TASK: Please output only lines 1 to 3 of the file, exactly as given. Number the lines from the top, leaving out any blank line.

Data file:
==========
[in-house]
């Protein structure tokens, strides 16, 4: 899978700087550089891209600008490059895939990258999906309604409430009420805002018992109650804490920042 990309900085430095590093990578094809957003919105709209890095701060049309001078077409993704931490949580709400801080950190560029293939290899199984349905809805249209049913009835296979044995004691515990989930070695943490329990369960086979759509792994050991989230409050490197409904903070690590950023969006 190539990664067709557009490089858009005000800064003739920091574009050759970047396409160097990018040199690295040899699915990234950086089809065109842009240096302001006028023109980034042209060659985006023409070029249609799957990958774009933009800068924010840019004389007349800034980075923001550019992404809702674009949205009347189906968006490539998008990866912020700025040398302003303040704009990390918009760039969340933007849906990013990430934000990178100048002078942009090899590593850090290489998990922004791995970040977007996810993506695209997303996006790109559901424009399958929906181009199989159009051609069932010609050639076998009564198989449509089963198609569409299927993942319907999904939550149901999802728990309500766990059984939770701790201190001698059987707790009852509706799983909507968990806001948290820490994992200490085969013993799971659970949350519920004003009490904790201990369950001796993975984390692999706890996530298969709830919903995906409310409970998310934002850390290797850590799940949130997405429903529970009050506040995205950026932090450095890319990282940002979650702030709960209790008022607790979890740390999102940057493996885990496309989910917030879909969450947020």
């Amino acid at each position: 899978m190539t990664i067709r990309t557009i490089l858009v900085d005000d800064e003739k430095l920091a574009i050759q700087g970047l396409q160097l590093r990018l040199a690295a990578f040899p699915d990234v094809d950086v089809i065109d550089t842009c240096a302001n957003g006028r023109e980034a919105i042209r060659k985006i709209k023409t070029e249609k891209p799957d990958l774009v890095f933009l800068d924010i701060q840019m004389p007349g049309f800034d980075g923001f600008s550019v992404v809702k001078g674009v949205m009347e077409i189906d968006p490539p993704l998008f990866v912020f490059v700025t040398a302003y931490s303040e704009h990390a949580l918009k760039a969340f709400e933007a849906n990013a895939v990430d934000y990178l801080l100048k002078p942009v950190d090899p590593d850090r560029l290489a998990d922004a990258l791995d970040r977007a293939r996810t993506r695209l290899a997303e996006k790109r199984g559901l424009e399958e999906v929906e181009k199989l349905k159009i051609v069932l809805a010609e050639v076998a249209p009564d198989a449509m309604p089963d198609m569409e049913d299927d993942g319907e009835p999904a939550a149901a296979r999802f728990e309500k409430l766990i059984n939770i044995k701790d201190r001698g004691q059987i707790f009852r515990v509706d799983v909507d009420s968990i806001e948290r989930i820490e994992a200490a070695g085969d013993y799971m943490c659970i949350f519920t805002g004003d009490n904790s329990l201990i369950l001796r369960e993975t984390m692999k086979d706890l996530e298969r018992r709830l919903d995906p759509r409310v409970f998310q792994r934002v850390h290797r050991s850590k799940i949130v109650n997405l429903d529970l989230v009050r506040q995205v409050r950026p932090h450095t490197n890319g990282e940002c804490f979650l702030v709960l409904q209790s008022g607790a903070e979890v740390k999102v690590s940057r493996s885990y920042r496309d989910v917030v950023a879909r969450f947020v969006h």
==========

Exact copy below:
[in-house]
């Protein structure tokens, strides 16, 4: 899978700087550089891209600008490059895939990258999906309604409430009420805002018992109650804490920042 990309900085430095590093990578094809957003919105709209890095701060049309001078077409993704931490949580709400801080950190560029293939290899199984349905809805249209049913009835296979044995004691515990989930070695943490329990369960086979759509792994050991989230409050490197409904903070690590950023969006 190539990664067709557009490089858009005000800064003739920091574009050759970047396409160097990018040199690295040899699915990234950086089809065109842009240096302001006028023109980034042209060659985006023409070029249609799957990958774009933009800068924010840019004389007349800034980075923001550019992404809702674009949205009347189906968006490539998008990866912020700025040398302003303040704009990390918009760039969340933007849906990013990430934000990178100048002078942009090899590593850090290489998990922004791995970040977007996810993506695209997303996006790109559901424009399958929906181009199989159009051609069932010609050639076998009564198989449509089963198609569409299927993942319907999904939550149901999802728990309500766990059984939770701790201190001698059987707790009852509706799983909507968990806001948290820490994992200490085969013993799971659970949350519920004003009490904790201990369950001796993975984390692999706890996530298969709830919903995906409310409970998310934002850390290797850590799940949130997405429903529970009050506040995205950026932090450095890319990282940002979650702030709960209790008022607790979890740390999102940057493996885990496309989910917030879909969450947020």
């Amino acid at each position: 899978m190539t990664i067709r990309t557009i490089l858009v900085d005000d800064e003739k430095l920091a574009i050759q700087g970047l396409q160097l590093r990018l040199a690295a990578f040899p699915d990234v094809d950086v089809i065109d550089t842009c240096a302001n957003g006028r023109e980034a919105i042209r060659k985006i709209k023409t070029e249609k891209p799957d990958l774009v890095f933009l800068d924010i701060q840019m004389p007349g049309f800034d980075g923001f600008s550019v992404v809702k001078g674009v949205m009347e077409i189906d968006p490539p993704l998008f990866v912020f490059v700025t040398a302003y931490s303040e704009h990390a949580l918009k760039a969340f709400e933007a849906n990013a895939v990430d934000y990178l801080l100048k002078p942009v950190d090899p590593d850090r560029l290489a998990d922004a990258l791995d970040r977007a293939r996810t993506r695209l290899a997303e996006k790109r199984g559901l424009e399958e999906v929906e181009k199989l349905k159009i051609v069932l809805a010609e050639v076998a249209p009564d198989a449509m309604p089963d198609m569409e049913d299927d993942g319907e009835p999904a939550a149901a296979r999802f728990e309500k409430l766990i059984n939770i044995k701790d201190r001698g004691q059987i707790f009852r515990v509706d799983v909507d009420s968990i806001e948290r989930i820490e994992a200490a070695g085969d013993y799971m943490c659970i949350f519920t805002g004003d009490n904790s329990l201990i369950l001796r369960e993975t984390m692999k086979d706890l996530e298969r018992r709830l919903d995906p759509r409310v409970f998310q792994r934002v850390h290797r050991s850590k799940i949130v109650n997405l429903d529970l989230v009050r506040q995205v409050r950026p932090h450095t490197n890319g990282e940002c804490f979650l702030v709960l409904q209790s008022g607790a903070e979890v740390k999102v690590s940057r493996s885990y920042r496309d989910v917030v950023a879909r969450f947020v969006h």